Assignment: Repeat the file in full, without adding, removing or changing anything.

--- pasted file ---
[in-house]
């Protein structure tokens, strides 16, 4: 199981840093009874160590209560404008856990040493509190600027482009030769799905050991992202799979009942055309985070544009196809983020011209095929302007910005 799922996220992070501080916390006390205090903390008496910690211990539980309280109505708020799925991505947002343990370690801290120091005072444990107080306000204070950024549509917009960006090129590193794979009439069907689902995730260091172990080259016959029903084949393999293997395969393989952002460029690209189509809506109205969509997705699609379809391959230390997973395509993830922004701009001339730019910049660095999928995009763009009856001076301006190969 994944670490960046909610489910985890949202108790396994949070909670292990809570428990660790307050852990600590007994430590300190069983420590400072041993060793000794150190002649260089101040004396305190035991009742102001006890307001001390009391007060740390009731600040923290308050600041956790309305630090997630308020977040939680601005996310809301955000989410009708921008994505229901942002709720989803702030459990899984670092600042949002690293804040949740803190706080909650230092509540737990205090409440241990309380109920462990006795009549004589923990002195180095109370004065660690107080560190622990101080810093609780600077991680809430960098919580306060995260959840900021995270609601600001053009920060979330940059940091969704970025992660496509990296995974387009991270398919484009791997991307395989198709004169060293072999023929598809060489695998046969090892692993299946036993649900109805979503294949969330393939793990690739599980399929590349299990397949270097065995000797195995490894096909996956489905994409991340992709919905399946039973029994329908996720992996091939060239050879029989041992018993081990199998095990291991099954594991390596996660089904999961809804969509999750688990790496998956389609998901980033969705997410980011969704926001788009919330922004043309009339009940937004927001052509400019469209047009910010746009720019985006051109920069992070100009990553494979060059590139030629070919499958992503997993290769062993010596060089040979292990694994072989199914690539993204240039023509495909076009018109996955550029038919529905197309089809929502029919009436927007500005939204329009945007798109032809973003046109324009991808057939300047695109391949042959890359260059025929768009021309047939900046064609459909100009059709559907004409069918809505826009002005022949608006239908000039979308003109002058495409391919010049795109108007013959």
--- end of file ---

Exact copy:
[in-house]
């Protein structure tokens, strides 16, 4: 199981840093009874160590209560404008856990040493509190600027482009030769799905050991992202799979009942055309985070544009196809983020011209095929302007910005 799922996220992070501080916390006390205090903390008496910690211990539980309280109505708020799925991505947002343990370690801290120091005072444990107080306000204070950024549509917009960006090129590193794979009439069907689902995730260091172990080259016959029903084949393999293997395969393989952002460029690209189509809506109205969509997705699609379809391959230390997973395509993830922004701009001339730019910049660095999928995009763009009856001076301006190969 994944670490960046909610489910985890949202108790396994949070909670292990809570428990660790307050852990600590007994430590300190069983420590400072041993060793000794150190002649260089101040004396305190035991009742102001006890307001001390009391007060740390009731600040923290308050600041956790309305630090997630308020977040939680601005996310809301955000989410009708921008994505229901942002709720989803702030459990899984670092600042949002690293804040949740803190706080909650230092509540737990205090409440241990309380109920462990006795009549004589923990002195180095109370004065660690107080560190622990101080810093609780600077991680809430960098919580306060995260959840900021995270609601600001053009920060979330940059940091969704970025992660496509990296995974387009991270398919484009791997991307395989198709004169060293072999023929598809060489695998046969090892692993299946036993649900109805979503294949969330393939793990690739599980399929590349299990397949270097065995000797195995490894096909996956489905994409991340992709919905399946039973029994329908996720992996091939060239050879029989041992018993081990199998095990291991099954594991390596996660089904999961809804969509999750688990790496998956389609998901980033969705997410980011969704926001788009919330922004043309009339009940937004927001052509400019469209047009910010746009720019985006051109920069992070100009990553494979060059590139030629070919499958992503997993290769062993010596060089040979292990694994072989199914690539993204240039023509495909076009018109996955550029038919529905197309089809929502029919009436927007500005939204329009945007798109032809973003046109324009991808057939300047695109391949042959890359260059025929768009021309047939900046064609459909100009059709559907004409069918809505826009002005022949608006239908000039979308003109002058495409391919010049795109108007013959």